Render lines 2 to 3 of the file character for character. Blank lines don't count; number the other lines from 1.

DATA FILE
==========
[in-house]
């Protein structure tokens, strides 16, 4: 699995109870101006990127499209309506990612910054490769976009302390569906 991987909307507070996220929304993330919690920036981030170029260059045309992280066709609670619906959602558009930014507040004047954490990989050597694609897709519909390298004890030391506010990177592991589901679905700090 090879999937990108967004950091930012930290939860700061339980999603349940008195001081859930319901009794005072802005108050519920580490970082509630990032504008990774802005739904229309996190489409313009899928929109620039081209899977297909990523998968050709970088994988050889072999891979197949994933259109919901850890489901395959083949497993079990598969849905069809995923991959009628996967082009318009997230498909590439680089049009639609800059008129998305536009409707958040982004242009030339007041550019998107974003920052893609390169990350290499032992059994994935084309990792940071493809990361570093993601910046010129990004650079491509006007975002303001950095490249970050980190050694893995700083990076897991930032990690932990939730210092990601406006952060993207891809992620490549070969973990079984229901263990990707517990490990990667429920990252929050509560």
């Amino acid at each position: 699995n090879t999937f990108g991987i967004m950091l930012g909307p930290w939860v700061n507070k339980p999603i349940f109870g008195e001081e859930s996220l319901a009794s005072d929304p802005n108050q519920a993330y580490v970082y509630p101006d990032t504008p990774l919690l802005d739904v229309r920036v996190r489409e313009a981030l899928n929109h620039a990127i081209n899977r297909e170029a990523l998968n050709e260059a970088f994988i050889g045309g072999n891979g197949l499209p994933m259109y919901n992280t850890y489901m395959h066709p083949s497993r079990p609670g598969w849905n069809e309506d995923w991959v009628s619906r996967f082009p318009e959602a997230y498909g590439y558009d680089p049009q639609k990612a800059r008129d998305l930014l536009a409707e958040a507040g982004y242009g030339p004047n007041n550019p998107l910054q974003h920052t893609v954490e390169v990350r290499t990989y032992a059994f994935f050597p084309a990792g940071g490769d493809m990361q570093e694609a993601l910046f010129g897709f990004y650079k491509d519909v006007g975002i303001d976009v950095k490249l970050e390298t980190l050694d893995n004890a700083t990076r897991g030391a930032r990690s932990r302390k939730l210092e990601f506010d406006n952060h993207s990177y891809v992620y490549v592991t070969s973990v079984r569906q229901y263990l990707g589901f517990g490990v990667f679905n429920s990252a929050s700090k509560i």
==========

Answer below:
């Protein structure tokens, strides 16, 4: 699995109870101006990127499209309506990612910054490769976009302390569906 991987909307507070996220929304993330919690920036981030170029260059045309992280066709609670619906959602558009930014507040004047954490990989050597694609897709519909390298004890030391506010990177592991589901679905700090 090879999937990108967004950091930012930290939860700061339980999603349940008195001081859930319901009794005072802005108050519920580490970082509630990032504008990774802005739904229309996190489409313009899928929109620039081209899977297909990523998968050709970088994988050889072999891979197949994933259109919901850890489901395959083949497993079990598969849905069809995923991959009628996967082009318009997230498909590439680089049009639609800059008129998305536009409707958040982004242009030339007041550019998107974003920052893609390169990350290499032992059994994935084309990792940071493809990361570093993601910046010129990004650079491509006007975002303001950095490249970050980190050694893995700083990076897991930032990690932990939730210092990601406006952060993207891809992620490549070969973990079984229901263990990707517990490990990667429920990252929050509560």
């Amino acid at each position: 699995n090879t999937f990108g991987i967004m950091l930012g909307p930290w939860v700061n507070k339980p999603i349940f109870g008195e001081e859930s996220l319901a009794s005072d929304p802005n108050q519920a993330y580490v970082y509630p101006d990032t504008p990774l919690l802005d739904v229309r920036v996190r489409e313009a981030l899928n929109h620039a990127i081209n899977r297909e170029a990523l998968n050709e260059a970088f994988i050889g045309g072999n891979g197949l499209p994933m259109y919901n992280t850890y489901m395959h066709p083949s497993r079990p609670g598969w849905n069809e309506d995923w991959v009628s619906r996967f082009p318009e959602a997230y498909g590439y558009d680089p049009q639609k990612a800059r008129d998305l930014l536009a409707e958040a507040g982004y242009g030339p004047n007041n550019p998107l910054q974003h920052t893609v954490e390169v990350r290499t990989y032992a059994f994935f050597p084309a990792g940071g490769d493809m990361q570093e694609a993601l910046f010129g897709f990004y650079k491509d519909v006007g975002i303001d976009v950095k490249l970050e390298t980190l050694d893995n004890a700083t990076r897991g030391a930032r990690s932990r302390k939730l210092e990601f506010d406006n952060h993207s990177y891809v992620y490549v592991t070969s973990v079984r569906q229901y263990l990707g589901f517990g490990v990667f679905n429920s990252a929050s700090k509560i």